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Oxycodone vs OxyContin - What's the difference?

Medically reviewed by Last updated on Aug 23, 2017.

Official Answer


Short answer

Oxycodone is a generic name of an opioid pain medication (also called a narcotic). Several different brands of oxycodone are available as immediate-release tablets or capsules; some are in combination with other pain-relieving agents such as aspirin, ibuprofen, or acetaminophen. OxyContin is a brand name of an extended-release form of oxycodone that has been designed to release oxycodone over 12 hours.

See also: Compare Tool - Oxycodone vs OxyContin

Long answer

What does immediate-release mean and what immediate-release forms of Oxycodone are available?

When a product is deemed “immediate-release” it means that no deliberate effort has been made to modify the drug release rate. Most conventional drug products are immediate-release. Drug absorption and time to peak effect is relatively rapid for any immediate-release product. For oxycodone, studies have shown it takes an average of 1.8 hours for a single dose of oxycodone to reach its peak level in the blood. With repeated dosing, time to peak concentration reduces to about 1.3 hours.  Food may cause a delay in the time to peak concentration, but does not significantly affect overall amount absorbed. Oxycodone is usually given every four to six hours for pain relief.1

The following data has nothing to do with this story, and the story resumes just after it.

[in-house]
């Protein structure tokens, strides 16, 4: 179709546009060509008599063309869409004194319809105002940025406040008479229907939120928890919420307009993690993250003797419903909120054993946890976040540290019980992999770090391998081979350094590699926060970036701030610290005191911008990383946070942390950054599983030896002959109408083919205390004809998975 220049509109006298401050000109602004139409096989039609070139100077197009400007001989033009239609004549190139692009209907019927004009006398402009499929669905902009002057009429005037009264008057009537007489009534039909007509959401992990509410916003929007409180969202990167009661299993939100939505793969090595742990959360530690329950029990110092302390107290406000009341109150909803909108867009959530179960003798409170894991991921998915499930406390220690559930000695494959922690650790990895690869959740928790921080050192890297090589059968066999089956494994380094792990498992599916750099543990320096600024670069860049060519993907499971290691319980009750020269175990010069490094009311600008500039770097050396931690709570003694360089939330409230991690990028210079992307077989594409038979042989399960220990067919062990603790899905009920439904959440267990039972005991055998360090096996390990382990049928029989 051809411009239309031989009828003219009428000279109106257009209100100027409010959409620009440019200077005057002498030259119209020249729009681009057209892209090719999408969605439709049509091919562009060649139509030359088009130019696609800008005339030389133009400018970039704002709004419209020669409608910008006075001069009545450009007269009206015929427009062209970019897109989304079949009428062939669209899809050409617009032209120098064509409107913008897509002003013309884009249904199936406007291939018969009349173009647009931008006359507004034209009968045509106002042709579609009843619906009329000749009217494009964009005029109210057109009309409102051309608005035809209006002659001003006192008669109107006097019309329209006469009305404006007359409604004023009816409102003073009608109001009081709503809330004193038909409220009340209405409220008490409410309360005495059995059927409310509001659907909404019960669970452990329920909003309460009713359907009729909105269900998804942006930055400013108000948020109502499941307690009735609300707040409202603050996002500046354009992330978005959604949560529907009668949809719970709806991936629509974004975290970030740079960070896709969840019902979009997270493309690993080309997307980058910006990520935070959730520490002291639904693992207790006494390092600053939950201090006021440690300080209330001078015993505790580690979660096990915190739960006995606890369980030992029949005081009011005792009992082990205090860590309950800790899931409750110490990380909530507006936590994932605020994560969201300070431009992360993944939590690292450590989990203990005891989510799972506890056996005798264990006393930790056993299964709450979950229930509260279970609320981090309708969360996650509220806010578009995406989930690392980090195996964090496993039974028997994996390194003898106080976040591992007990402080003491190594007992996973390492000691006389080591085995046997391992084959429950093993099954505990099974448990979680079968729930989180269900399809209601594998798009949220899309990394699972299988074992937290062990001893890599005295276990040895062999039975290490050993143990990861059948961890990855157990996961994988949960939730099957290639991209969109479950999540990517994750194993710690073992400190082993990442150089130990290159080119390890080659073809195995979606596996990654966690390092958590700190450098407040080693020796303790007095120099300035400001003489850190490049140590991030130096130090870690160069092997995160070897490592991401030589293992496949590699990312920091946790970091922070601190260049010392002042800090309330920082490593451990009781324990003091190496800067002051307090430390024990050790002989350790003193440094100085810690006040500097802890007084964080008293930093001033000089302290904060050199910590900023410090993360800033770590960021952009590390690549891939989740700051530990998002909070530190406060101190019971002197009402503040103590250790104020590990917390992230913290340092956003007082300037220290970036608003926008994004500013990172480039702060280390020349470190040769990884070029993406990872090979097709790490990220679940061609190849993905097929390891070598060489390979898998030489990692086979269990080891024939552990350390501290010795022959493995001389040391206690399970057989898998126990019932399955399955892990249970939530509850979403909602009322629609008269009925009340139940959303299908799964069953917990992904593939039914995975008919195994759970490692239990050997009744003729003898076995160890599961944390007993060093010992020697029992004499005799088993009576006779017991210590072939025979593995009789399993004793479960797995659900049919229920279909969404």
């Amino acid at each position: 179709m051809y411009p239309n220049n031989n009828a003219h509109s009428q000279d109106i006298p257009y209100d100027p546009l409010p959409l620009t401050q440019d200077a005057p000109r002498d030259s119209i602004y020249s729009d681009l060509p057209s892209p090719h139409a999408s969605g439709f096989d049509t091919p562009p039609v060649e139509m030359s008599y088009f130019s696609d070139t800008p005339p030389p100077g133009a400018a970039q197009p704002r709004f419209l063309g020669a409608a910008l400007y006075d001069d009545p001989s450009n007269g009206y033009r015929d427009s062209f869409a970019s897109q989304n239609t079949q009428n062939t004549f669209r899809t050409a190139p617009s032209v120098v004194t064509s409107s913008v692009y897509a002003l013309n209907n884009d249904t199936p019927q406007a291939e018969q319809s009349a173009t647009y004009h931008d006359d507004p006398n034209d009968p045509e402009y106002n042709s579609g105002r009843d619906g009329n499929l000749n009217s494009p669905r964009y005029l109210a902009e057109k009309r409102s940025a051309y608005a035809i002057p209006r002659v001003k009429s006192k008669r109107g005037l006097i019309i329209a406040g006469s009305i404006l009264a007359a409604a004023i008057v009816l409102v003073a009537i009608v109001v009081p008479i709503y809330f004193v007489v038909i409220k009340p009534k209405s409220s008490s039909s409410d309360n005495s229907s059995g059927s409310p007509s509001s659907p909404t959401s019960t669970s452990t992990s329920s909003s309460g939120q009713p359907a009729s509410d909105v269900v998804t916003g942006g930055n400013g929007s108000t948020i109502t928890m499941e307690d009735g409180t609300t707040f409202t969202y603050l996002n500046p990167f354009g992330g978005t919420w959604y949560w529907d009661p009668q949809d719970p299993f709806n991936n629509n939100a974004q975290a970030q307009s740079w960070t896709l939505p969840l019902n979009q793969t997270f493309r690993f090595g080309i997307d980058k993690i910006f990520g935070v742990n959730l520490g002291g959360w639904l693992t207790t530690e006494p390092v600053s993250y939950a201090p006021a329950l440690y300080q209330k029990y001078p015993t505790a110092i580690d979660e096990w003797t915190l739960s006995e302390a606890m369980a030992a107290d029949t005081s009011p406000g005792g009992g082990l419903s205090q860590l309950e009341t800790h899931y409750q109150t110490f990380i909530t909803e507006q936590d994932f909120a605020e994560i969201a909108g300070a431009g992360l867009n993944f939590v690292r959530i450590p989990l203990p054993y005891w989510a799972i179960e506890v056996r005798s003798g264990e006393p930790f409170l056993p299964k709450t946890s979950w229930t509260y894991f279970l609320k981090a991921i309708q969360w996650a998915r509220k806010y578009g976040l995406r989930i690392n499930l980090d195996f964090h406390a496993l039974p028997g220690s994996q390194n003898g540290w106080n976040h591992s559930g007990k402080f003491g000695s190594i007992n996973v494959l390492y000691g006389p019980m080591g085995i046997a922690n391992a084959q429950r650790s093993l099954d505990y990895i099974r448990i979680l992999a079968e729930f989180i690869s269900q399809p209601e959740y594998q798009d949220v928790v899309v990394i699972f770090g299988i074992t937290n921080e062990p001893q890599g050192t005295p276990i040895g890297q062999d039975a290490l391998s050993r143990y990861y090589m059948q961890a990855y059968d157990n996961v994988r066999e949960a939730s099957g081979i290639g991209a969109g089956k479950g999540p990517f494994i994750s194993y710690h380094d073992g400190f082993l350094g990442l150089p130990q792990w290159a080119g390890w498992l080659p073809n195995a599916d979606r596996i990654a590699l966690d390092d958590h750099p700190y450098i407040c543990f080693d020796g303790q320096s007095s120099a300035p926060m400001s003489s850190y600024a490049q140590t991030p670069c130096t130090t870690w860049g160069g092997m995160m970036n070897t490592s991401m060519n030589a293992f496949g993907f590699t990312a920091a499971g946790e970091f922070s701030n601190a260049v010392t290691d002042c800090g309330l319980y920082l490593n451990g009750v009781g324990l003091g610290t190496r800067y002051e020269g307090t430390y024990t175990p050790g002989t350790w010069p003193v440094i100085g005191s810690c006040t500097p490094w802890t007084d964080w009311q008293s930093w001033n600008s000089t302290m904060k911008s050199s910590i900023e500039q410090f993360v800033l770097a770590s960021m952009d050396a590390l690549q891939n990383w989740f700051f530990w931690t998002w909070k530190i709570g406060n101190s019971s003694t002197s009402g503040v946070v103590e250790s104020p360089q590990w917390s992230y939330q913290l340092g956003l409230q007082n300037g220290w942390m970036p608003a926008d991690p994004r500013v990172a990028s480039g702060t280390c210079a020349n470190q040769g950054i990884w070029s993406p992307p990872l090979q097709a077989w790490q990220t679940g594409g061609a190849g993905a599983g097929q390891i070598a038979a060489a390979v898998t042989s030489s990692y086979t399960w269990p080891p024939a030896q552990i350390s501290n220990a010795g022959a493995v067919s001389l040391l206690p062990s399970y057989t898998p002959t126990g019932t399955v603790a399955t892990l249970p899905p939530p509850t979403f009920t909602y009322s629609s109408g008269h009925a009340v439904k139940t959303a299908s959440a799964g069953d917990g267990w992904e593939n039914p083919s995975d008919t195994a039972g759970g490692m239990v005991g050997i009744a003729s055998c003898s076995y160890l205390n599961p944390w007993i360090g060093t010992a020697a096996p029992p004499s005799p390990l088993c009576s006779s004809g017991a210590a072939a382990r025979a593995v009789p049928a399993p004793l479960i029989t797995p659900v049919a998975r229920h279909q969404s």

Oxycodone is available as an immediate-release tablet under the brand names of Oxaydo and Roxicodone. Oxycodone is also marketed in combination with:1,2

  • aspirin (Percodan, generic also available)
  • ibuprofen (generic available)
  • acetaminophen (Oxycet, Percocet, Roxicet, generic also available).

What does extended-release mean and what extended-release forms of oxycodone are available?

Products that have been designed to release their ingredients more slowly are usually accompanied by words or abbreviations such as ER (extended-release), CR (controlled-release) or SR (slow-release).

The design of an OxyContin tablet is such that the active drug, oxycodone, is released in two phases. The tablet utilizes the Acro-Contin drug delivery system, which essentially is composed of two main layers (a bit like the white of an egg and the yolk). The first layer allows for the initial rapid release of oxycodone from the surface of the tablet. The inner layer slowly releases the remainder of the oxycodone. Together, the two layers provide controlled delivery of oxycodone over 12 hours.3

Neither pH nor food affect the release of oxycodone from Oxycontin.3 Cutting, breaking, chewing, crushing or dissolving OxyContin impairs the controlled-release delivery mechanism and results in the rapid release and absorption of a potentially fatal dose of oxycodone.4

According to the manufacturers, the inner co-polymer wax matrix of OxyContin is not meant to dissolve. This intact “ghost pill” may be noticed in the stools or toilet after defecating. This is not of any concern since the active ingredient has already been released from the tablet.3

OxyContin is usually given every 12 hours for pain relief. A generic form of oxycodone extended-release is also available.2,4 Xtampza is the brand name for an extended-release, abuse-deterrent form of oxycodone currently seeking FDA approval.2

Oxycodone is not available in an extended-release form in combination with other ingredients (such as aspirin, ibuprofen, or acetaminophen).



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